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You are on page 1of 7

Ronald Dobosy

NOAA Atmospheric Turbulence and Diffusion Division

Oak Ridge TN

2002 October 24

Introduction

Budgets of turbulent kinetic energy (TKE) have stringent sample-size requirements not

generally met with airborne measurements. The flights over the Salt Lake Valley during

VTMX2000, however, repeated the same track multiple times, allowing some hope of a

sufficient sample size. This report describes a preliminary computation of the dominant

terms. The results suggest an interesting and plausible pattern in the horizontal structure

of TKE generation. Further development of this airborne capability will, we hope

provide a useful tool for examining TKE in locations inaccessible to other means of

measurement.

Airborne in-situ measurements have several unique properties complementary to fixed insitu sensors and to remote sensors. Though fixed sensors can be deployed over extended

periods, an airplane provides spatial information unavailable to them. Though remote

sensors cover far more space in a given time, airborne instruments directly measure far

more of the standard parameters. The airborne measurements thus complement fixed

sites temporal coverage and remote sensors limited parameter space.

Budget of Turbulent Kinetic Energy

U i

1

e

e

g

ui i 3

(u j e )

= Ui

uiu j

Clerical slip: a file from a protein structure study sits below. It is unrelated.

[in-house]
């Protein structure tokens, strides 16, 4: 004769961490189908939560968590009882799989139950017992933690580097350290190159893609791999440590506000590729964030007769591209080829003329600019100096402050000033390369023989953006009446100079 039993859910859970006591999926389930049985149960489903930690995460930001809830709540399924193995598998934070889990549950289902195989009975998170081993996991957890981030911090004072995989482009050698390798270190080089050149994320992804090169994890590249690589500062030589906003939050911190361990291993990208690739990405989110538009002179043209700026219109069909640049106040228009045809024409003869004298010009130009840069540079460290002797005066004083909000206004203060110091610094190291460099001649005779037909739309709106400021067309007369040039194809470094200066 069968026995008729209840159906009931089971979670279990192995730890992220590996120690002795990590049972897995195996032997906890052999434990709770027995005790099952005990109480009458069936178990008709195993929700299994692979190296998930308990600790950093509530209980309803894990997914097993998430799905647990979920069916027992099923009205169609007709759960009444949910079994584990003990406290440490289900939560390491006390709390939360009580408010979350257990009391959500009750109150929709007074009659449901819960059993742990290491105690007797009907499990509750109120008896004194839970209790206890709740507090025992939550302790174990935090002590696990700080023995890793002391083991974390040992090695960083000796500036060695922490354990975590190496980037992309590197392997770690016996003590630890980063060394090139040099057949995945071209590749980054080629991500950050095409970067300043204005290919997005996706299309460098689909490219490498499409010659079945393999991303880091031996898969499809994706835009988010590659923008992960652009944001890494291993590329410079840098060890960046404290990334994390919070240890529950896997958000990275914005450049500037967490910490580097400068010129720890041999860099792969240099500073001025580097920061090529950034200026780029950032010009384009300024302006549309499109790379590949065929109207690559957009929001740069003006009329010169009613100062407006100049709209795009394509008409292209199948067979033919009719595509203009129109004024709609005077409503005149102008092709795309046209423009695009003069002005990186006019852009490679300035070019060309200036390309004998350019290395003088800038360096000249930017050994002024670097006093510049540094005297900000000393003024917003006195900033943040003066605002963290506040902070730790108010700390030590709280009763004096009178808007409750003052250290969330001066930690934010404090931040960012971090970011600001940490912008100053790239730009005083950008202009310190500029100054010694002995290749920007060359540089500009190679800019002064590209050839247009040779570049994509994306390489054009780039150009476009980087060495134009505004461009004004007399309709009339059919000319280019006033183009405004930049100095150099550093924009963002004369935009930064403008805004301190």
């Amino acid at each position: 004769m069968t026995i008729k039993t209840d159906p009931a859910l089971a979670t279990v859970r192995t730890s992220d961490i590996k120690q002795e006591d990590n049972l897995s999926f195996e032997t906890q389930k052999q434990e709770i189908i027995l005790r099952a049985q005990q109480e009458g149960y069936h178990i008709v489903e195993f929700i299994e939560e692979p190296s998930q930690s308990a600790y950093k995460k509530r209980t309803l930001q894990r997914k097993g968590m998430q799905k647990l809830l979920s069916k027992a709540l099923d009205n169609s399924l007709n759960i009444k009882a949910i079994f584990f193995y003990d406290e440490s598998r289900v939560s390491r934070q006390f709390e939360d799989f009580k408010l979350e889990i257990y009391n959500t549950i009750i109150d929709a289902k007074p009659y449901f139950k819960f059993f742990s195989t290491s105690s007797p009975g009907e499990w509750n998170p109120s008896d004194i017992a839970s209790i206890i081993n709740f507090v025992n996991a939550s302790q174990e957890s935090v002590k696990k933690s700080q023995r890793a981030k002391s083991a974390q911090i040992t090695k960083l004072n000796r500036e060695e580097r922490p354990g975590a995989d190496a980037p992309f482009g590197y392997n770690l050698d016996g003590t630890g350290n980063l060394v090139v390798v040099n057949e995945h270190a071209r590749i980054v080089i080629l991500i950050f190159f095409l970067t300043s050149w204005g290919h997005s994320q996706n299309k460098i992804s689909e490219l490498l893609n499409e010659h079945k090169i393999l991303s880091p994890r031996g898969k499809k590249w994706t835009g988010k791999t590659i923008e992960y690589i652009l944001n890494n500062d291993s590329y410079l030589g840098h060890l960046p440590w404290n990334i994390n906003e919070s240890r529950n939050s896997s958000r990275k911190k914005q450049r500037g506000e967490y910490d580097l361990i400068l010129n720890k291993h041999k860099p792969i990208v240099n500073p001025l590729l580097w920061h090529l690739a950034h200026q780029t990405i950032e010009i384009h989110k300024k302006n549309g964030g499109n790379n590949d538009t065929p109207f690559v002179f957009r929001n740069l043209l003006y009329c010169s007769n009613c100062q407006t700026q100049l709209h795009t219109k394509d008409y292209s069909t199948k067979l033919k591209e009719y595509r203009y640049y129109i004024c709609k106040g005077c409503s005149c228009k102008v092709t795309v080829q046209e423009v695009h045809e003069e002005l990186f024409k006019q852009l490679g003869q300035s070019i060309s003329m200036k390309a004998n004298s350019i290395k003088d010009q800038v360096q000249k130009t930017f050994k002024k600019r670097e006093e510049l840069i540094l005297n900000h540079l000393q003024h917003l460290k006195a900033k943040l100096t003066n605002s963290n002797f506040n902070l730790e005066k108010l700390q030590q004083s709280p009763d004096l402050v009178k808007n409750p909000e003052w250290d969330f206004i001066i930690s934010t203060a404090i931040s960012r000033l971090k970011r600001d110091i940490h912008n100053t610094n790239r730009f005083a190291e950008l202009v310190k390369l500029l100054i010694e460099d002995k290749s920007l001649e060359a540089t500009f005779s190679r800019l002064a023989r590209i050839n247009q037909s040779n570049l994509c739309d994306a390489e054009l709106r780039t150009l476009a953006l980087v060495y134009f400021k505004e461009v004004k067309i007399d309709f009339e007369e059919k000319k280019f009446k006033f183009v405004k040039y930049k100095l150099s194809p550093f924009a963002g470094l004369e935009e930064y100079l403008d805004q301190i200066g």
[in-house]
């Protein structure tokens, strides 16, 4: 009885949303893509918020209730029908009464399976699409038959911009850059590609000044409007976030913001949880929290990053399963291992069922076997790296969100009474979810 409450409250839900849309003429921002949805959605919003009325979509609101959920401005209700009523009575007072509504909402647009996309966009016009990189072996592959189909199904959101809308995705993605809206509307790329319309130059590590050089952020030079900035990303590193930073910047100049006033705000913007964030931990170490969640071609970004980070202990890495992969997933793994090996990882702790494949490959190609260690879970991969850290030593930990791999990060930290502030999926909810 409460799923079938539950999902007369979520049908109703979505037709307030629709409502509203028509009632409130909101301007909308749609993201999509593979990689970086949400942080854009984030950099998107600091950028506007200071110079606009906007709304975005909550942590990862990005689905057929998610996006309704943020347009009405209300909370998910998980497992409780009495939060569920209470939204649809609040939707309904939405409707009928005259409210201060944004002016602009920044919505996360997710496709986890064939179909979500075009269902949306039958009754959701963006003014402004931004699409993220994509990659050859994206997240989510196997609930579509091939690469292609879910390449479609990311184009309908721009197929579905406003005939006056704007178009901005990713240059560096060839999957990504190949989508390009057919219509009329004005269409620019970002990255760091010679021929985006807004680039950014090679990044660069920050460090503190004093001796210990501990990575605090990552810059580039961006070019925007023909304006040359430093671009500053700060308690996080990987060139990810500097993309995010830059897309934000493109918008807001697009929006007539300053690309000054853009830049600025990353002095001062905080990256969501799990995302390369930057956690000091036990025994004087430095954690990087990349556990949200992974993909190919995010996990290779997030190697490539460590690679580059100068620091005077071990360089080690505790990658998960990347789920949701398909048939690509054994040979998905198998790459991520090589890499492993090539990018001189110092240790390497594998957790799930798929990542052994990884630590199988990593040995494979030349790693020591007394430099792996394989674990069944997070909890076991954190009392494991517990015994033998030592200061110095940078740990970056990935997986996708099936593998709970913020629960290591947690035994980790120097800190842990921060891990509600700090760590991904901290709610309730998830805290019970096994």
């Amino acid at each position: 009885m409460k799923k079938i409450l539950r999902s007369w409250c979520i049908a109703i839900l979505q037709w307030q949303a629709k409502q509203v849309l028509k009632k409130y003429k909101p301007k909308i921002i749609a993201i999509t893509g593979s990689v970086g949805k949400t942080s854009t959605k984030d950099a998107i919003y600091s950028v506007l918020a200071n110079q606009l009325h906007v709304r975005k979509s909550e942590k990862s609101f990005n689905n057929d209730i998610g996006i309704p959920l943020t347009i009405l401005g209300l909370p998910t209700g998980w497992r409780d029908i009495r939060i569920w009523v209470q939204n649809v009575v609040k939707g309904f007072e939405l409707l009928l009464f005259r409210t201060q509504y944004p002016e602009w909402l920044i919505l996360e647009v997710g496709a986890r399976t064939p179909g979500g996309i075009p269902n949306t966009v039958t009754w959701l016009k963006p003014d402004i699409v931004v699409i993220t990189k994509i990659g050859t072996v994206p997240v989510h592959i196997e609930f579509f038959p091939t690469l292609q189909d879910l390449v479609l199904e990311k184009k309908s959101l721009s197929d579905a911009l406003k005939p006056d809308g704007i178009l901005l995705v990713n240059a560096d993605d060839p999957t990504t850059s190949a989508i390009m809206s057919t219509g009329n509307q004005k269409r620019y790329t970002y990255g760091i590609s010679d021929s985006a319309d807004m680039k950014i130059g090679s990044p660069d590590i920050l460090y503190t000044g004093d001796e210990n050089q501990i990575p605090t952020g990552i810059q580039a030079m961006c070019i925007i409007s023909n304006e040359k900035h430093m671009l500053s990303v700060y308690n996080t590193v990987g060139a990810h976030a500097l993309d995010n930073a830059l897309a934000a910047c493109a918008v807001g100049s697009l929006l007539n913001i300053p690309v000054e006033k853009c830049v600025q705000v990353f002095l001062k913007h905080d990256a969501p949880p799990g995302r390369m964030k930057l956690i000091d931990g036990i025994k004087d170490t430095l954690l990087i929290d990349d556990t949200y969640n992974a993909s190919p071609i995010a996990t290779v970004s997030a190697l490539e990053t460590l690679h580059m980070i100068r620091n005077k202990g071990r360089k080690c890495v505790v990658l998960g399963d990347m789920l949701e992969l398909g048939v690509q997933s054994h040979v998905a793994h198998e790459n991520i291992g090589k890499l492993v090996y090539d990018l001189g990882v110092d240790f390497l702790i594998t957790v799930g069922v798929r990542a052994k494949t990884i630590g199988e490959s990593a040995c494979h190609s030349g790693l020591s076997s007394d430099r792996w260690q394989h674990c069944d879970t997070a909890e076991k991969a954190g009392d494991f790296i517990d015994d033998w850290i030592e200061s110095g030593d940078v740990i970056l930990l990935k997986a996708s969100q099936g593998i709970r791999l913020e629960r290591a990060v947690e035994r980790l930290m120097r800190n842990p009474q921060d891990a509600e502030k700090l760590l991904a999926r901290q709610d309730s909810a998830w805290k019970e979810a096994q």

+

u j p

0 x j

x j

t

x j

x j 0

A

B

C

D

E

F

G

The equation above describes the generation, dissipation, transport, and storage of TKE

(e). Its primary terms are expected to be mechanical and buoyant generation (C and D),

and dissipation (G). Storage (A) and (horizontal) mean advection (B) will also be

considered.

Budget volume

The budget applies in the two-dimensional neighborhood, radius 3 km, of a point

nominally at airplanes altitude over ATDDs towers (-112.0107 longitude, 40.5861

latitude, 1700 m MSL or about 300 m AGL). The neighborhood is assumed to be

sufficiently small that departures from horizontal homogeneity are small compared to the

mean over the (2D) region. Assume turbulence has sufficiently small scale to justify

using 3 km averages (60 s of flight time). This is equivalent to a 600-s average from a

stationary sensor, given the wind speed of about 5 ms-1. Velocity profiles taken in ascent

from Salt Lake Citys Municipal Airport Number Two (SLC#2) sample the vertical

gradient of horizontal wind for term C.

Flight Pattern

The airplane followed two racetracks oriented north south, one on the west side and one

on the east side of the Salt Lake Valley. This work concerns the racetrack to the west.

The parts providing relevant data are shown in Fig. 1. All passes are nominally at the

same altitude, about 300 m above ground. Red circles demark the ends of the 3-km

segments over which fluxes were calculated. The westernmost path of this west-valley

racetrack was always flown northbound, hence designated WVN. The track passing

over SLC2, flown southbound, was designated WVS. The Oquirrh Mountains are

10 km to the west of the pattern. Nominal flight time was 0300 MST to 0700 MST,

ending at local dawn.

Figure 1

The tower in this preliminary exercise serves primarily for assessing the validity of the

airborne measurements of TKE. Tower-derived values are from half-hour averages using

detrended quantities. Airborne measurements correspond more to ten-minute averages.

Nevertheless, the match in Fig. 2 is good for the second half of the flight. Shallow slope

flow or similar may account for stronger TKE at the tower in the first half.

2.5

2

1.5

1

0.5

0

0

5

10